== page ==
It has been urged in argument that the provision under which this indictment was framed is within this exception; that the prohibition of the sale of the illuminating oil described in the indictment was in aid and support of the internal revenue tax imposed on other illuminating oils. And we have been referred to provisions, supposed to be analogous, regulating the business of distilling liquors, and the mode of packing various manufactured articles; but the analogy appears to fail at the essential point, for the regulations referred to are restricted to the very articles which are the subject of taxation, and are plainly adapted to secure the collection of the tax imposed; while, in the case before us, no tax is imposed on the oils the sale of which is prohibited. If the prohibition, therefore, has any relation to taxation at all, it is merely that of increasing the production and sale of other oils, and, consequently, the revenue derived from them, by excluding from the market the particular kind described.
This consequence is too remote and too uncertain to warrant us in saying that the prohibition is an appropriate and plainly adapted means for carrying into execution the power of laying and collecting taxes.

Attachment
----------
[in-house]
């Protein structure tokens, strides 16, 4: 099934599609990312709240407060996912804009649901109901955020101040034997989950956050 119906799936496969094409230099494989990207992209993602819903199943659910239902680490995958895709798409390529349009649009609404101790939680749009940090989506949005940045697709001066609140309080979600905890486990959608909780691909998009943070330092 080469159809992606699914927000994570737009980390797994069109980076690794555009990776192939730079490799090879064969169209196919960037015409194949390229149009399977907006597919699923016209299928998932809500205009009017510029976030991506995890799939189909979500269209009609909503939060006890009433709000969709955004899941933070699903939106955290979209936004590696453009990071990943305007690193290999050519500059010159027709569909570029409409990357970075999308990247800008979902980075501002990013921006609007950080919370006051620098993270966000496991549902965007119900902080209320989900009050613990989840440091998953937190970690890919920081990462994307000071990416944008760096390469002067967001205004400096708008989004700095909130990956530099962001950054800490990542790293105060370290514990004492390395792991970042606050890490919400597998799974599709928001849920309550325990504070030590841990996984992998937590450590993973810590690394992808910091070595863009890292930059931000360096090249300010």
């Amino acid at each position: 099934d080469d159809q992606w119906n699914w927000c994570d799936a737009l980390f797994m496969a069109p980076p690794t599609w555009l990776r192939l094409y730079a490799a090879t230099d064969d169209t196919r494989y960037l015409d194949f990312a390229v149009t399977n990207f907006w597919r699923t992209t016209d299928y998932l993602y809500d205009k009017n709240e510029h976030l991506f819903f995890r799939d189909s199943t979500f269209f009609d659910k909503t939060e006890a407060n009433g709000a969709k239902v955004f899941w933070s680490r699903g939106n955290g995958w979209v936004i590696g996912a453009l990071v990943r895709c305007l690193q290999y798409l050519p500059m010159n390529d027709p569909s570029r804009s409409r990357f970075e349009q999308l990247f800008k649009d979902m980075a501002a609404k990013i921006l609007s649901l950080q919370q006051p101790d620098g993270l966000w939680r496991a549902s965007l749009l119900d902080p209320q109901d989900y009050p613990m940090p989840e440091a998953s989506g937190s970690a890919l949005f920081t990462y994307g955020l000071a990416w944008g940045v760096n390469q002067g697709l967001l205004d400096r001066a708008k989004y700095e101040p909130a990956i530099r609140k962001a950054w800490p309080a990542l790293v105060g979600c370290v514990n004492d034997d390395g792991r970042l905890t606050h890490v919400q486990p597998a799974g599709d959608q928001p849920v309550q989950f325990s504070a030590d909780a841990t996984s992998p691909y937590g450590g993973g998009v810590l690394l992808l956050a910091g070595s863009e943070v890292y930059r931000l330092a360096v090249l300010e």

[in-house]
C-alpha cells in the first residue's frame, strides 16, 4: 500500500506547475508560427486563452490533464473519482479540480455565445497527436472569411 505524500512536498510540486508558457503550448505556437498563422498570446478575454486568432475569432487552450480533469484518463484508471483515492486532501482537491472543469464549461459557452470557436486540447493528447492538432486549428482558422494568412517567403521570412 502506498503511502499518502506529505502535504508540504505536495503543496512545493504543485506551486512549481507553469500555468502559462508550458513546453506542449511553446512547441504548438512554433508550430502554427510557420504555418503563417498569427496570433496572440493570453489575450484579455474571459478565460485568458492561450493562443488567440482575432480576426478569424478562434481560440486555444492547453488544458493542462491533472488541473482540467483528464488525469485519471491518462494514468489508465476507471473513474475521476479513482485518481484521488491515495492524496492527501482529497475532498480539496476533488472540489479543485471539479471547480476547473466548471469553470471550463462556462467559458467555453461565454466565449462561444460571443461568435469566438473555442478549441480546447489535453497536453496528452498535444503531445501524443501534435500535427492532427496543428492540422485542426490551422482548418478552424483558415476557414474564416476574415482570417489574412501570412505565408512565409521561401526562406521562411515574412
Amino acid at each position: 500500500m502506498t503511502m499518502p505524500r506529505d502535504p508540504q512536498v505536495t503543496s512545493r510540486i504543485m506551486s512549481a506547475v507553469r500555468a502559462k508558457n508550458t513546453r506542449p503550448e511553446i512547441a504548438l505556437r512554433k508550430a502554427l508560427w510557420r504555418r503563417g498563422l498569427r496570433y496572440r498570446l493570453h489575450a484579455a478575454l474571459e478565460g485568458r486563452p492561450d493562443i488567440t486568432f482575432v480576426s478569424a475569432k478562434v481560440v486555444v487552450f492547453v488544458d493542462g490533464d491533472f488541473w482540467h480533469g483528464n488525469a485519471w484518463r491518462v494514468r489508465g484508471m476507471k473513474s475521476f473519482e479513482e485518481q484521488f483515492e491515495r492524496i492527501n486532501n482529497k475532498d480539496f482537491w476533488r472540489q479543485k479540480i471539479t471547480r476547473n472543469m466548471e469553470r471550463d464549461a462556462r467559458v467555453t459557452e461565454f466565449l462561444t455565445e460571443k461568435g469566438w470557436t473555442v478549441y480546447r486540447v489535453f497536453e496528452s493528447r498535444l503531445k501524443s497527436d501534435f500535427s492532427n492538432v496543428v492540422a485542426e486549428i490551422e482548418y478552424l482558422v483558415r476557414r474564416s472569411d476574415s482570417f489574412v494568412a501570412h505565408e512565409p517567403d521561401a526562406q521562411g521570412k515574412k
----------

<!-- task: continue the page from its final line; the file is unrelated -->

There is, indeed, no reason for saying that it was regarded by Congress as such a means, except that it is found in an act imposing internal duties. Standing by itself, it is plainly a regulation of police; and that it was so considered, if not by the Congress which enacted, it, certainly by the succeeding Congress, may be inferred from the circumstance, that while all special taxes on illuminating oils were repealed by the act of July 20th, 1868, which subjected distillers and refiners to the tax on sales as manufacturers, this prohibition was left unrepealed.
As a police regulation, relating exclusively to the internal trade of the State, it can only have effect where the legislative authority of Congress excludes, territorially, all State legislation, as for example, in the District of Columbia. Within State limits, it can have no constitutional operation. This has been so frequently declared by this court, results so obviously from the terms of the Constitution, and has been so fully explained and supported on former occasions,4 that we think it unnecessary to enter again upon the discussion.
The first question certified must, therefore, be answered in the negative.
The second question must also be answered in the negative, except so far as the section named operates within the United States, but without the limits of any State.